I just completed my first successful batch of hand refined linseed oil out of organic, cold-pressed Flaxseed oil. It is beautiful and I'm over the moon excited to make some paint and test it out to learn it's unique properties.
I also have half of my new oil thickening in the sun, I plan to use that bodied oil for my hand made calcite putty medium. I've learned that combining calcite with lead white creates Ceruse or 'lootwit' and was used by Rembrandt and Velazquez for translucent passages. I also purchased some barite, after learning it is even more transparent than calcite and was used by the Old Masters with lead white as well, it was called Venice Ceruse, or Venetian white.
here is the good quality oil I purchased to cleanse and make into linseed oil:
I've combined the oil with water, salt and sand. A chemical reaction takes place and the mucilage and impurities are separated from the flax oil, they settle into the sand on the bottom, the cleansed oil floats above the salt water layer: ingenious!
After several mixes and changes in water/sand/salt I have the resulting oil, a bit cloudy from water particles still in the oil but cleansed of the mucilage, fatty acids (Omega 3s) and impurities that slow drying and yellow over time:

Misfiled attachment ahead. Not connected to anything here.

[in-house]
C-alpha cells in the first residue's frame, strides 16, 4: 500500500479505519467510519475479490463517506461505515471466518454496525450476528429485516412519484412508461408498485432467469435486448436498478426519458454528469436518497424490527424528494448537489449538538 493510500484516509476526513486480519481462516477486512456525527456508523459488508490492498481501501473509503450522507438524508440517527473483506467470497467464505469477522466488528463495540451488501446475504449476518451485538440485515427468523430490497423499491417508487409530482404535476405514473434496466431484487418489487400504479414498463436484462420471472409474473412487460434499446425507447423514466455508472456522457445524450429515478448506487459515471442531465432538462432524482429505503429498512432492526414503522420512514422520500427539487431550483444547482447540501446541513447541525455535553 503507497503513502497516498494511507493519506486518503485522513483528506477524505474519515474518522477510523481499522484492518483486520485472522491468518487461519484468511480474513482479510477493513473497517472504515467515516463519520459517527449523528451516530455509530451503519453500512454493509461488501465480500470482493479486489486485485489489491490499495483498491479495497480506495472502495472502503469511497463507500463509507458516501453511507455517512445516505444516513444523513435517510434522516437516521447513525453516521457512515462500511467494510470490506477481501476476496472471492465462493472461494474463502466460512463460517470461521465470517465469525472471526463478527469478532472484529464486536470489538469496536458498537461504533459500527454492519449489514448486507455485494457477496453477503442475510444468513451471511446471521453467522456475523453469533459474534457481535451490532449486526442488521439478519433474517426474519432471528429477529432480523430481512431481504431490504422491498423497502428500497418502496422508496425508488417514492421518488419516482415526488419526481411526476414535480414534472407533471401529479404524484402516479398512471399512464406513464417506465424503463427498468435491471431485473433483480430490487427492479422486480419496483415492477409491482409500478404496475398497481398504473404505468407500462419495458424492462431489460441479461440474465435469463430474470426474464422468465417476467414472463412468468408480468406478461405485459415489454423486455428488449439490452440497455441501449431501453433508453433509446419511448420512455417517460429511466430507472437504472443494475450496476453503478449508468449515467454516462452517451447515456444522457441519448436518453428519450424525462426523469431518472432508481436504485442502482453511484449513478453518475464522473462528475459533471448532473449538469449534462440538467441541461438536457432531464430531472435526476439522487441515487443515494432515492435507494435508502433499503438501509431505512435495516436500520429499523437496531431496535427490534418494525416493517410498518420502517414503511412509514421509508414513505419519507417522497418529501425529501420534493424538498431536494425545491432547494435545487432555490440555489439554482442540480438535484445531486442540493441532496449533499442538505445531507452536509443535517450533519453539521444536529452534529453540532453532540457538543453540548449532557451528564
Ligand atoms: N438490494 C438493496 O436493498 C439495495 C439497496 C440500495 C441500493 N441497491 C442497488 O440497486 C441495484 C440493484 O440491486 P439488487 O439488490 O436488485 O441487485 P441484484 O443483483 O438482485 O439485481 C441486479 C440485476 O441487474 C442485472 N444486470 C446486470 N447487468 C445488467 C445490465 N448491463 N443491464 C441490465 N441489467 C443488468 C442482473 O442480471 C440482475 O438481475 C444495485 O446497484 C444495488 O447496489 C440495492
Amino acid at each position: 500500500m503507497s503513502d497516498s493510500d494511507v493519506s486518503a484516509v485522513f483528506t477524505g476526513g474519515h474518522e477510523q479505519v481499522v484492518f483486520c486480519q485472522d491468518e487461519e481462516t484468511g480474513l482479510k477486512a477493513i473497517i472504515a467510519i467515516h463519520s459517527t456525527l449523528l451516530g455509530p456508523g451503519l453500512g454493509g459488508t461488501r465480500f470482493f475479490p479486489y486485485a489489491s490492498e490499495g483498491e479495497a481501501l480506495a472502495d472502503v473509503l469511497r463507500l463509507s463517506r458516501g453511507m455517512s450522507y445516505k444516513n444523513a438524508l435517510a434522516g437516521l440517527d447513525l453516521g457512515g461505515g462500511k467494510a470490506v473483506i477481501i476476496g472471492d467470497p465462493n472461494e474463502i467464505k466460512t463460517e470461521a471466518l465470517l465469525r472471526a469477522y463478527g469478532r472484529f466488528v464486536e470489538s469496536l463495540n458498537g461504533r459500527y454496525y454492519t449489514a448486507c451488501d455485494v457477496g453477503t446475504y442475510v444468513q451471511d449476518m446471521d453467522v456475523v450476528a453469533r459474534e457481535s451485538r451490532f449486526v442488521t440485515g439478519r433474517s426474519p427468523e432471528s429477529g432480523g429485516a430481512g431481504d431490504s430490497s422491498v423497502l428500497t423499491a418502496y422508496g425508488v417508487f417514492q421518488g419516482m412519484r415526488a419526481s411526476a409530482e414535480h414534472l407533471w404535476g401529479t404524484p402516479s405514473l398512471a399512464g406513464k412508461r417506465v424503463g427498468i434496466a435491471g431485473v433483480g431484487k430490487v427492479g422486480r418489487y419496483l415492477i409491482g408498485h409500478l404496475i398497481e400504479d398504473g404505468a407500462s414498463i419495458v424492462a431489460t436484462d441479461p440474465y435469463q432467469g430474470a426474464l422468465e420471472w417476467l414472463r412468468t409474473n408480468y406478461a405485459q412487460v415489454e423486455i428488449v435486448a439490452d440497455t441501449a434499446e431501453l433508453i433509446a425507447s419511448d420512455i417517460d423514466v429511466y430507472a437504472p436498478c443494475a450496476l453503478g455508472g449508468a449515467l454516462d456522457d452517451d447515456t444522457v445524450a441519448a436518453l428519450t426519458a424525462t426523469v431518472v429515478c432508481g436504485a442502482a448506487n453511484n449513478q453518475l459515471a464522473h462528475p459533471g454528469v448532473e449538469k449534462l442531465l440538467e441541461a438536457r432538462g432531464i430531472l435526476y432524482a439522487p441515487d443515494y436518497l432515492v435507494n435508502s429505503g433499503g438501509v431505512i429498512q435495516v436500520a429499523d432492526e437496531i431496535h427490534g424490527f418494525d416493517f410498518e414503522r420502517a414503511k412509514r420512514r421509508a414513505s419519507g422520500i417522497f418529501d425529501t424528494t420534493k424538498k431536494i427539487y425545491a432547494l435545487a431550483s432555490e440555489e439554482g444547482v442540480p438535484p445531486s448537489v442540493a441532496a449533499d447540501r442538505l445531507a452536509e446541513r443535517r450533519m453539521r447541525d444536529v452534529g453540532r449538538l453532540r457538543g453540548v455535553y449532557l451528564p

After setting in a glass tray in the sun for a few days to clear, we have the finished oil! My own batch of hand refined SRO (salt refined organic) linseed oil will now have its own unique personality compared to the commercial hot pressed, alkali-refined linseed oils. Commercial linseed is stripped of all the properties that create unique painterly effects. This is due to the fact that they are refined in the same manner as vegetable oils are refined for consumption. The qualities that are desirable in oil painting are stripped from the oil in the commercial process to create a long shelf life. Hand refined SRO oil keeps all the good stuff and eliminates the impurites and mucilage, resulting in an oil that the older painters prized in their hand made materials.
My oil will create long, adhesive paint as opposed to 'short and bouncy', it will not yellow and will dry much more quickly now and to a strong, hard film. These are exactly the characteristics I'm looking for in my painting practice. If I were to heat this fresh oil to 100C on my stove for an hour, the resulting oil would create paint that is short, bouncy and dense. My other half (that is thickening in the sun at the moment) will also have unique tendencies and rheology in my paints and mediums. I love learning all the different painting qualities I can create, and am in complete control over, by processing my own materials.